Posted by: Jeff Rhodes | March 25, 2011

Don’t Sleep Through an Opportunity to Show Professionalism

The clip below is a recent news story on an incident that occurred at Reagan National Airport (DCA) in Washington.

It tells the harrowing tale of loaded airliners forced to land in the world’s most security sensitive airport, just miles from thousands of unsuspecting civilians and the nation’s capital, without any assistance from the tower – completely on their own – while the lone controller slept at his post due to overwhelming fatigue. Or at least that how the AP wanted it to sound – especially in the “teasers” leading up to the actual story.  

Aviators know that it really isn’t a big deal and that procedures are in place to handle these types of situations. The flights continued to communicate with the approach controller and then landed at a near-deserted DCA at midnight the same way they would have at thousands of other part-time towered and uncontrolled airports around the country.  The flight crews involved probably discussed it with a “that was interesting” tone and drove home without giving it a lot more thought. The event will probably be classified as an “incident” and the controller involved will most likely be reprimanded – and it will end there.

But the news media competes for viewership like the corner store competes for your grocery business. They HAVE to offer something that you will watch. And nothing sells like aviation disaster! It has an “it could happen to you” feel that other news can’t replicate.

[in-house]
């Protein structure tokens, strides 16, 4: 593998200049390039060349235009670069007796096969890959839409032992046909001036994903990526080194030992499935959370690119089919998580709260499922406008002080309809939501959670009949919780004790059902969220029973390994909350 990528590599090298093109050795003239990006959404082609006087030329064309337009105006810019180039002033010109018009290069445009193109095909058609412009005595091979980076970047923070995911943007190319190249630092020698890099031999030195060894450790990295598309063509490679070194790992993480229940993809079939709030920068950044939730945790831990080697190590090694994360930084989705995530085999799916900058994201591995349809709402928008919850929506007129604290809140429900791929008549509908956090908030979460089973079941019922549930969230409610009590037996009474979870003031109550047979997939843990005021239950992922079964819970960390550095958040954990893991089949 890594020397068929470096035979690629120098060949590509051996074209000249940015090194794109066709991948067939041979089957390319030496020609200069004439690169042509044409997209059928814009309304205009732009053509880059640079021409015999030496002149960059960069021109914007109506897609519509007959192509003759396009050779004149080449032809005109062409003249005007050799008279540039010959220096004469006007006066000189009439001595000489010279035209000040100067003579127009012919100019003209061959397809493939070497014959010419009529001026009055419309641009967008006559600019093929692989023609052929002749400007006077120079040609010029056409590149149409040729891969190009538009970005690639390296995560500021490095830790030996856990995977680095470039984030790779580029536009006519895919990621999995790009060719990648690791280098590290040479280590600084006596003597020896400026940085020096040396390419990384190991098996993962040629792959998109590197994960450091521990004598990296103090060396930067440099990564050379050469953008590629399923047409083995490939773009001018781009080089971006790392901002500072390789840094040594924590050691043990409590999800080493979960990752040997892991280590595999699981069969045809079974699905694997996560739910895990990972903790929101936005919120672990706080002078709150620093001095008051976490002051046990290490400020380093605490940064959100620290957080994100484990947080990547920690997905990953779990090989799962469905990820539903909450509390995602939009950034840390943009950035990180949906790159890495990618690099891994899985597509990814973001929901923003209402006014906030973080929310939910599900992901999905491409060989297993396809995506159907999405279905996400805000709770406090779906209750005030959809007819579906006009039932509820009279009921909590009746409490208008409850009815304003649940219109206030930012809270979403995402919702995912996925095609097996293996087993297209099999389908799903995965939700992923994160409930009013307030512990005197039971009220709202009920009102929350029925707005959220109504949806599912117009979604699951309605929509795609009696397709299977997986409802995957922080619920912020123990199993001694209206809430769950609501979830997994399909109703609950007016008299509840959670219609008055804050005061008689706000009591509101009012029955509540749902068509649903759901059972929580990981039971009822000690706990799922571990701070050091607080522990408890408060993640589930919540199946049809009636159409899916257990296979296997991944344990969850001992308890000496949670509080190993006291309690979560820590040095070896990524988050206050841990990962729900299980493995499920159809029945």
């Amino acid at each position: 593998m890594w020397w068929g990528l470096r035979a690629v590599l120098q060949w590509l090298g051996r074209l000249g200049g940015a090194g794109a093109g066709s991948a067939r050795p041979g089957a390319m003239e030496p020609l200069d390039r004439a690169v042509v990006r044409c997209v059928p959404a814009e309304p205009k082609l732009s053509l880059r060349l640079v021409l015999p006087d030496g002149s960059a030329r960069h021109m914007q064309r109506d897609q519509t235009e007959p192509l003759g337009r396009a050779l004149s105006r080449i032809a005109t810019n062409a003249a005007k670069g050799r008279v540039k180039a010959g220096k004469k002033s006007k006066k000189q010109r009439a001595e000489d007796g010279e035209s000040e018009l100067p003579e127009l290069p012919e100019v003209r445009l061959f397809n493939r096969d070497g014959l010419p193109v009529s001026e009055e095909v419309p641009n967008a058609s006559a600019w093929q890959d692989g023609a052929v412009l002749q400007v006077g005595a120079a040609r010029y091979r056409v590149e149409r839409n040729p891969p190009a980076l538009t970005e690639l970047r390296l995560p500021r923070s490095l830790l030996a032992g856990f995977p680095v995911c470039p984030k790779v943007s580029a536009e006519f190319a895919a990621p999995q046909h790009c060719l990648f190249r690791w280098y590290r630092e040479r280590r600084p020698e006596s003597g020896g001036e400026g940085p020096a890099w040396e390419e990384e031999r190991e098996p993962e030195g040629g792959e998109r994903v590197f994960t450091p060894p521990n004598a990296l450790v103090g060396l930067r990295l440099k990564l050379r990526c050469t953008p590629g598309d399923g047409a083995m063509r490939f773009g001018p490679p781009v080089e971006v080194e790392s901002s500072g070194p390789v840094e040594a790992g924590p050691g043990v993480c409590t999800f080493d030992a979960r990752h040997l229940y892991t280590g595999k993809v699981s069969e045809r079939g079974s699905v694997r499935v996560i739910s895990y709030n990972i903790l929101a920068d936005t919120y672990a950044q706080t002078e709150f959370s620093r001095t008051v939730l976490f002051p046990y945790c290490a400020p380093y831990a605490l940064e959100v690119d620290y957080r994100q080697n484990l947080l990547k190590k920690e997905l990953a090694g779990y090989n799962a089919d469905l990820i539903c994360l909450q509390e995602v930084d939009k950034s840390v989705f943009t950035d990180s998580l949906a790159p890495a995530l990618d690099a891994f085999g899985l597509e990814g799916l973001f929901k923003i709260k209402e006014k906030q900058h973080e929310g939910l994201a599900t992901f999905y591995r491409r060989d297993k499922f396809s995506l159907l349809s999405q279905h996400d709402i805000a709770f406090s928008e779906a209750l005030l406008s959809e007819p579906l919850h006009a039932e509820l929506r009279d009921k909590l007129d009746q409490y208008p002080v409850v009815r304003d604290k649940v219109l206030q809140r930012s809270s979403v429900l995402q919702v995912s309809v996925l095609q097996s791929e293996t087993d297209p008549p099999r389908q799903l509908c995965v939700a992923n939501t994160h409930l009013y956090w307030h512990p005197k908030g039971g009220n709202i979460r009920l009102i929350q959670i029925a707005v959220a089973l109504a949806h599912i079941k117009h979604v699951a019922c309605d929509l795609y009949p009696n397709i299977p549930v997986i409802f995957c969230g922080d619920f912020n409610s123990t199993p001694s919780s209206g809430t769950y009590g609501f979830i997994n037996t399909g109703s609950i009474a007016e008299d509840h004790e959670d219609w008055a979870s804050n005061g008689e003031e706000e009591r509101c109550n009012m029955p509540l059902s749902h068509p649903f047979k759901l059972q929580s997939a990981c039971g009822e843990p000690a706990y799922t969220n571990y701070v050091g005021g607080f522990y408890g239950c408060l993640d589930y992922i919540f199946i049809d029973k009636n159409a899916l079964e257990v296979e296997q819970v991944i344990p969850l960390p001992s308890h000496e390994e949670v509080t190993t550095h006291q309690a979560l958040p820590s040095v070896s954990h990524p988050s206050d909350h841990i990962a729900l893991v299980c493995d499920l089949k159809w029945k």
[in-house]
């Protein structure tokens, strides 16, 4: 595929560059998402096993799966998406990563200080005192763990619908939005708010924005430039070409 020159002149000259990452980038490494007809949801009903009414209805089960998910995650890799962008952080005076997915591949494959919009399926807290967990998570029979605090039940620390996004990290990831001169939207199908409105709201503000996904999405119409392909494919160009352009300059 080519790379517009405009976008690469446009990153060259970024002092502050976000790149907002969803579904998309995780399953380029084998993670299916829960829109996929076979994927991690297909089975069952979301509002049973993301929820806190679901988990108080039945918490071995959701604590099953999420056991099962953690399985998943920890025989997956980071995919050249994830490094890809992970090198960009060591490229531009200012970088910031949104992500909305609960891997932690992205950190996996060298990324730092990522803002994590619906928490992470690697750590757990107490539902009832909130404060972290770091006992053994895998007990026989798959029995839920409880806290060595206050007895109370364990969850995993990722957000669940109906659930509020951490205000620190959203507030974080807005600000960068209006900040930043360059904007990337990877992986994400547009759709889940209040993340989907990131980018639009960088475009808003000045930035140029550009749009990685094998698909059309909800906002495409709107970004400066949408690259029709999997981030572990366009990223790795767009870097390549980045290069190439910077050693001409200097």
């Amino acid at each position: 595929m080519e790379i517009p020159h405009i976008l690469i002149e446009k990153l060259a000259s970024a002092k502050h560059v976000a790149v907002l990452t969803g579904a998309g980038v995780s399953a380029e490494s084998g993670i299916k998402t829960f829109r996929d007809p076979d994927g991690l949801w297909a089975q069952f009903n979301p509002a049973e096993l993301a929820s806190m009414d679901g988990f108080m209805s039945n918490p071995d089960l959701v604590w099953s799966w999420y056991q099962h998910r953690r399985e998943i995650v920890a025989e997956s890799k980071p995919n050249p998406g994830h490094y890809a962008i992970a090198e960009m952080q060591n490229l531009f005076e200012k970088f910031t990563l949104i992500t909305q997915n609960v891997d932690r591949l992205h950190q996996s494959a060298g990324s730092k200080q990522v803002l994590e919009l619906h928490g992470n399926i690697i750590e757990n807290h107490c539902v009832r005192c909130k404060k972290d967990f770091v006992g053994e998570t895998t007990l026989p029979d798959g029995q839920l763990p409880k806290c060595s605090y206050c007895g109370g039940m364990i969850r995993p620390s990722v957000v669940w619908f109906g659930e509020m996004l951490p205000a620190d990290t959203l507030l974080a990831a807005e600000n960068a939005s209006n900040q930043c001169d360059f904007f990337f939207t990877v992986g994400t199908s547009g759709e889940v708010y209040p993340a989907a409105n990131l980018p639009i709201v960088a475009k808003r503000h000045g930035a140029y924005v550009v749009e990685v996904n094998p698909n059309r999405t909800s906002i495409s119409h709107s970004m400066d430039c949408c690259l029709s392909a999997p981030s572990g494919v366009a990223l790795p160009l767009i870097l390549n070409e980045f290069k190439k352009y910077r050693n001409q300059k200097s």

As professional aviators, we have to realize that this sensationalism, if not properly dealt with, can be a risk to our livelihoods. Media stories paint a real picture in the minds of the flying public. Stories like this create an image of a bungling, wild-west system that is ripe for error. Corporate operators and air taxi providers should avoid the quick dismissal of these types of perceptions and take the opportunity to educate their passengers, bosses, and clients about the way the system really works. Demonstrate a system of safeguards and control. This will empower the GIB (Guys In Back) and solidify your position as an important part of their transportation plan.

Don’t dismiss – EDUCATE.


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